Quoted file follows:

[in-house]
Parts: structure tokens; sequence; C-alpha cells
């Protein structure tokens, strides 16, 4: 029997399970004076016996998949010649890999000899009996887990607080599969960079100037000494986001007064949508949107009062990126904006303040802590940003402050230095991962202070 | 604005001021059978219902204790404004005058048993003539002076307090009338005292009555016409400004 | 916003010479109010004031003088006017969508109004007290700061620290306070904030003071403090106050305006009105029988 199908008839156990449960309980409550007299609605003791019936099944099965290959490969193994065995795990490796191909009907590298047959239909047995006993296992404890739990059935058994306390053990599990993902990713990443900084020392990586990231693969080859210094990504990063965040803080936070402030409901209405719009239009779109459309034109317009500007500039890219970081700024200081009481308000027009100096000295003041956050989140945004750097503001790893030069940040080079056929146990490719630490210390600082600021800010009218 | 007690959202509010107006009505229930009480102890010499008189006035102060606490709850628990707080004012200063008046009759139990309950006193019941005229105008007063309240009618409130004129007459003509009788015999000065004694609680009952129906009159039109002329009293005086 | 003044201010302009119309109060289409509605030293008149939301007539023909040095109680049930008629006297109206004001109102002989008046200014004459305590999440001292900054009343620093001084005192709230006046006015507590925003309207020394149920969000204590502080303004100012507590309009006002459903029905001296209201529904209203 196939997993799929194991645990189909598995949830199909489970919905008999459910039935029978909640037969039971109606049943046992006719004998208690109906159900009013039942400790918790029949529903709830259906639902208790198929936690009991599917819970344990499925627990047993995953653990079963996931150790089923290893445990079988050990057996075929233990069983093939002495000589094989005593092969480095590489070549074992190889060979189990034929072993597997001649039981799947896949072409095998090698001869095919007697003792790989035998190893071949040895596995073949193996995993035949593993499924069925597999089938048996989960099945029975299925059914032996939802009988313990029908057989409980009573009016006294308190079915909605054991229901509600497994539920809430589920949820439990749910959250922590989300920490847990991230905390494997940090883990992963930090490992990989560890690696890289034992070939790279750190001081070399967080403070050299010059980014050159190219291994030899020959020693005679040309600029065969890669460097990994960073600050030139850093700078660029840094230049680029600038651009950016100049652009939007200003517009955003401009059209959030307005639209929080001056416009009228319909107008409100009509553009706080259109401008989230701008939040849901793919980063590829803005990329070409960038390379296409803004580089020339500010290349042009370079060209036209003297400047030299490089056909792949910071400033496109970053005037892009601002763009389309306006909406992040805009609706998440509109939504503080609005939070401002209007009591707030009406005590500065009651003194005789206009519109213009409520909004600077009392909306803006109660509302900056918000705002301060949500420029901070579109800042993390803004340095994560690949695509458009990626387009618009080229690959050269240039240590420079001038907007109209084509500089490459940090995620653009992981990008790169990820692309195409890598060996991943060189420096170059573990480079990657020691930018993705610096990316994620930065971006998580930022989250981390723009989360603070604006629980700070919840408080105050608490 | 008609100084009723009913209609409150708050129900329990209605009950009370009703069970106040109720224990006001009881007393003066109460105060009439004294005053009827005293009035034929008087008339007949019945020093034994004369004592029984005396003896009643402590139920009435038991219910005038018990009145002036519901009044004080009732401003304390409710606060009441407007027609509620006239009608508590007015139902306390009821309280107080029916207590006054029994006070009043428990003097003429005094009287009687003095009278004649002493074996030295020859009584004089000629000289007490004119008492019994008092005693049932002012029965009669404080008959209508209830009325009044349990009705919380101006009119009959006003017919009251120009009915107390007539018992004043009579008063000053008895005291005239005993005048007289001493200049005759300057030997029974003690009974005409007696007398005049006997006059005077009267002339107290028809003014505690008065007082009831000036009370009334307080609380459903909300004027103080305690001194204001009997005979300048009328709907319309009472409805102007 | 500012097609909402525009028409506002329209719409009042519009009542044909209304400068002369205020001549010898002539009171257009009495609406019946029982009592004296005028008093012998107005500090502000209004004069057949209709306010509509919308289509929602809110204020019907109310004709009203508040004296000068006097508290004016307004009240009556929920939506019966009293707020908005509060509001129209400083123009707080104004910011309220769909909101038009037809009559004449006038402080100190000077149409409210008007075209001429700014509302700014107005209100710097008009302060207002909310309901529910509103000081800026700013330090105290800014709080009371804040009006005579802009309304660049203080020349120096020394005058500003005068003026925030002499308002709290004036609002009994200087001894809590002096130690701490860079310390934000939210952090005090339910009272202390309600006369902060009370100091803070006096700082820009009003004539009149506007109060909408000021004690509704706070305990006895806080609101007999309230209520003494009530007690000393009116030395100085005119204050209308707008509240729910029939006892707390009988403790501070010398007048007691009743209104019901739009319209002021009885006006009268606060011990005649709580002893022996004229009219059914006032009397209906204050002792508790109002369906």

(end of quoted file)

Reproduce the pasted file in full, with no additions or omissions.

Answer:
[in-house]
Parts: structure tokens; sequence; C-alpha cells
């Protein structure tokens, strides 16, 4: 029997399970004076016996998949010649890999000899009996887990607080599969960079100037000494986001007064949508949107009062990126904006303040802590940003402050230095991962202070 | 604005001021059978219902204790404004005058048993003539002076307090009338005292009555016409400004 | 916003010479109010004031003088006017969508109004007290700061620290306070904030003071403090106050305006009105029988 199908008839156990449960309980409550007299609605003791019936099944099965290959490969193994065995795990490796191909009907590298047959239909047995006993296992404890739990059935058994306390053990599990993902990713990443900084020392990586990231693969080859210094990504990063965040803080936070402030409901209405719009239009779109459309034109317009500007500039890219970081700024200081009481308000027009100096000295003041956050989140945004750097503001790893030069940040080079056929146990490719630490210390600082600021800010009218 | 007690959202509010107006009505229930009480102890010499008189006035102060606490709850628990707080004012200063008046009759139990309950006193019941005229105008007063309240009618409130004129007459003509009788015999000065004694609680009952129906009159039109002329009293005086 | 003044201010302009119309109060289409509605030293008149939301007539023909040095109680049930008629006297109206004001109102002989008046200014004459305590999440001292900054009343620093001084005192709230006046006015507590925003309207020394149920969000204590502080303004100012507590309009006002459903029905001296209201529904209203 196939997993799929194991645990189909598995949830199909489970919905008999459910039935029978909640037969039971109606049943046992006719004998208690109906159900009013039942400790918790029949529903709830259906639902208790198929936690009991599917819970344990499925627990047993995953653990079963996931150790089923290893445990079988050990057996075929233990069983093939002495000589094989005593092969480095590489070549074992190889060979189990034929072993597997001649039981799947896949072409095998090698001869095919007697003792790989035998190893071949040895596995073949193996995993035949593993499924069925597999089938048996989960099945029975299925059914032996939802009988313990029908057989409980009573009016006294308190079915909605054991229901509600497994539920809430589920949820439990749910959250922590989300920490847990991230905390494997940090883990992963930090490992990989560890690696890289034992070939790279750190001081070399967080403070050299010059980014050159190219291994030899020959020693005679040309600029065969890669460097990994960073600050030139850093700078660029840094230049680029600038651009950016100049652009939007200003517009955003401009059209959030307005639209929080001056416009009228319909107008409100009509553009706080259109401008989230701008939040849901793919980063590829803005990329070409960038390379296409803004580089020339500010290349042009370079060209036209003297400047030299490089056909792949910071400033496109970053005037892009601002763009389309306006909406992040805009609706998440509109939504503080609005939070401002209007009591707030009406005590500065009651003194005789206009519109213009409520909004600077009392909306803006109660509302900056918000705002301060949500420029901070579109800042993390803004340095994560690949695509458009990626387009618009080229690959050269240039240590420079001038907007109209084509500089490459940090995620653009992981990008790169990820692309195409890598060996991943060189420096170059573990480079990657020691930018993705610096990316994620930065971006998580930022989250981390723009989360603070604006629980700070919840408080105050608490 | 008609100084009723009913209609409150708050129900329990209605009950009370009703069970106040109720224990006001009881007393003066109460105060009439004294005053009827005293009035034929008087008339007949019945020093034994004369004592029984005396003896009643402590139920009435038991219910005038018990009145002036519901009044004080009732401003304390409710606060009441407007027609509620006239009608508590007015139902306390009821309280107080029916207590006054029994006070009043428990003097003429005094009287009687003095009278004649002493074996030295020859009584004089000629000289007490004119008492019994008092005693049932002012029965009669404080008959209508209830009325009044349990009705919380101006009119009959006003017919009251120009009915107390007539018992004043009579008063000053008895005291005239005993005048007289001493200049005759300057030997029974003690009974005409007696007398005049006997006059005077009267002339107290028809003014505690008065007082009831000036009370009334307080609380459903909300004027103080305690001194204001009997005979300048009328709907319309009472409805102007 | 500012097609909402525009028409506002329209719409009042519009009542044909209304400068002369205020001549010898002539009171257009009495609406019946029982009592004296005028008093012998107005500090502000209004004069057949209709306010509509919308289509929602809110204020019907109310004709009203508040004296000068006097508290004016307004009240009556929920939506019966009293707020908005509060509001129209400083123009707080104004910011309220769909909101038009037809009559004449006038402080100190000077149409409210008007075209001429700014509302700014107005209100710097008009302060207002909310309901529910509103000081800026700013330090105290800014709080009371804040009006005579802009309304660049203080020349120096020394005058500003005068003026925030002499308002709290004036609002009994200087001894809590002096130690701490860079310390934000939210952090005090339910009272202390309600006369902060009370100091803070006096700082820009009003004539009149506007109060909408000021004690509704706070305990006895806080609101007999309230209520003494009530007690000393009116030395100085005119204050209308707008509240729910029939006892707390009988403790501070010398007048007691009743209104019901739009319209002021009885006006009268606060011990005649709580002893022996004229009219059914006032009397209906204050002792508790109002369906």